Palms can be deficient in many nutrients but the most common deficiencies we see in landscapes are from inadequate amounts potassium and magnesium. The simple solution would be to purchase a fertilizer labeled for palms to correct the problem. The difficulty is that most easily available fertilizers for palms do not have the correct form of nutrients that are required for the problems. With the exception of nitrogen, all other nutrients are in a quick release form so while the slow release nitrogen lasts for 2-3 months, all other nutrients have been used up. In response, the palm is encouraged to grow by the nitrogen but does not have enough of the other critical nutrients to carry out vital plant functions. What we see is often older leaves that are yellowing, browning, and die off before they should because the plant is pulling any available potassium and magnesium from old fronds to support new growth. Without the application of proper nutrients to the soil, the deficiency can continue until even new fronds are affected or the palm dies.
The fertilizer used for lawns does not have all the slow release and correct forms of nutrients for the palms. Older leaves turn yellow and brown indicating potassium deficiency. Photo by Beth Bolles, UF IFAS Extension Escambia County.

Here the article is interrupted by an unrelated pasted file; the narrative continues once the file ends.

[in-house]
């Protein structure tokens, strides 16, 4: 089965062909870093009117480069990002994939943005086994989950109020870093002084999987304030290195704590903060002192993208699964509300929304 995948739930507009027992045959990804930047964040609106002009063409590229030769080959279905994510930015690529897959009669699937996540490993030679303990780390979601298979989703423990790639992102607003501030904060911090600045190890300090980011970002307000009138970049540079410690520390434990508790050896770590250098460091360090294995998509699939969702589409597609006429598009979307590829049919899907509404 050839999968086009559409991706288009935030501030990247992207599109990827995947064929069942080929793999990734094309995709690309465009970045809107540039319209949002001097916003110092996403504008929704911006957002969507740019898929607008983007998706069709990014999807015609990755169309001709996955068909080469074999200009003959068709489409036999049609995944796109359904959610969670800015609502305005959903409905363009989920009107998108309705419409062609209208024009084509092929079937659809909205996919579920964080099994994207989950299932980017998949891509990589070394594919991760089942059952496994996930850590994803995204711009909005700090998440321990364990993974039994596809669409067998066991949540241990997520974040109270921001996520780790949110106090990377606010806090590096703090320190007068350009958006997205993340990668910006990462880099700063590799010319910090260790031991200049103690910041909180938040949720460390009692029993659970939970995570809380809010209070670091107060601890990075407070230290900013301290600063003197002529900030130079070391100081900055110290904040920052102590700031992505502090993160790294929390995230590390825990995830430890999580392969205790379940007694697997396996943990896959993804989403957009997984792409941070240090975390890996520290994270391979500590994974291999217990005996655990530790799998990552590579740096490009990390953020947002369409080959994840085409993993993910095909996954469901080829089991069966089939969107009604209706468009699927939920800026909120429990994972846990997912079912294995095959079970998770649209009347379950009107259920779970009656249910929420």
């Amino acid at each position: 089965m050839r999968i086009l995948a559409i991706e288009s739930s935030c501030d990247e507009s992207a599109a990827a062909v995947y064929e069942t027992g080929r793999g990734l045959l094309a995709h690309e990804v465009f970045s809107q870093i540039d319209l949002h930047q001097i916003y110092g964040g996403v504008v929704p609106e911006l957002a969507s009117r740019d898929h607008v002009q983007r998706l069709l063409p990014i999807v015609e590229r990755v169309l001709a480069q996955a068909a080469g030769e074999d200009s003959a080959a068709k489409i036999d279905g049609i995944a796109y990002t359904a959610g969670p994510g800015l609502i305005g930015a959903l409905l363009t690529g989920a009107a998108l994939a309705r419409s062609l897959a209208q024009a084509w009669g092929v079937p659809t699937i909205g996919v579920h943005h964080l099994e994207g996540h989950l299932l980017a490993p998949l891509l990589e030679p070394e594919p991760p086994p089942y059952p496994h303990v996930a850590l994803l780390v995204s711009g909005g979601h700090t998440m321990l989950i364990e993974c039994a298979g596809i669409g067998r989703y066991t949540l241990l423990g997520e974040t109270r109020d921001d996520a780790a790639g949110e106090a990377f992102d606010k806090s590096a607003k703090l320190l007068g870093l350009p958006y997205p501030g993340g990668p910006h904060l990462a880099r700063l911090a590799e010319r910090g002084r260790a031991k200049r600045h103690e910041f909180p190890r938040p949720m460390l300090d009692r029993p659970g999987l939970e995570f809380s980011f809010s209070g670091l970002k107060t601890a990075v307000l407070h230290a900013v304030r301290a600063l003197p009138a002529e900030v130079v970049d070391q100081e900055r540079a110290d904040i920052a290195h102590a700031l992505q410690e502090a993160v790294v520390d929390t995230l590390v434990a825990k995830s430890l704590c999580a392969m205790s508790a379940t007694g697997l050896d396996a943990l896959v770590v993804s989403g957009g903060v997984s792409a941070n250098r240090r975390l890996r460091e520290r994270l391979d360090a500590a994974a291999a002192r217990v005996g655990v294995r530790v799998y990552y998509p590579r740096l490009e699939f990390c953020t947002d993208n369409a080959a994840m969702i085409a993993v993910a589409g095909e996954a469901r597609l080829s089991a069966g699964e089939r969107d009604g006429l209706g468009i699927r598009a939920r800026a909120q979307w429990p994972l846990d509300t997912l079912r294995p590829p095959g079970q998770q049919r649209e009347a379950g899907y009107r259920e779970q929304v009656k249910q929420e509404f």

There is a solution that will help keep your palms healthy and attractive. Make sure you choose a specially designed fertilizer that has all nutrients in slow release form. Look for an analysis such as 8-2-12-4 (Nitrogen-Phosphorus-Potassium-Magnesium). Also read further on the label for Polymer Coated Sulfate of Potash, Magnesium Sulfate (Kieserite), and Chelate (Iron EDTA). These are the forms of nutrients that will be beneficial to your palms.
Look in the area ‘Derived From’ (outlined in blue) on your fertilizer label to find the forms of nutrients. Photo by Dr. Monica Elliott, US/IFAS Extension.
If you have a mixed landscape where the palms are planted in the lawn, be sure to keep all lawn fertilizers out of the root zone of the palms. Lawn fertilizers do not have the correct forms of nutrients for palms. Remember also that palms roots extend many feet beyond the palm canopy so your ‘no lawn fertilizer zone’ may be past the mulch ring.
The recommendation from the University of Florida is 1.5 pounds of fertilizer over a 100 square foot area. Broadcast this on top of the ground and lightly water after application. In North Florida, you will likely apply the correct palm fertilizer about at least two times in May and end of August or 1st of September. If you are not able to use a palm fertilizer with the correct form of slow release nutrients, it is best not to fertilize palms at all.
by Ray Bodrey | Oct 12, 2016
Figure 1: Palm damage after storm event.
Credit: Edward F. Gilman, UF/IFAS.
A common question after a tropical storm or hurricane event is will my palm tree recover? Palms grow different from other trees, so there’s definitely a different way to care for them post-storm.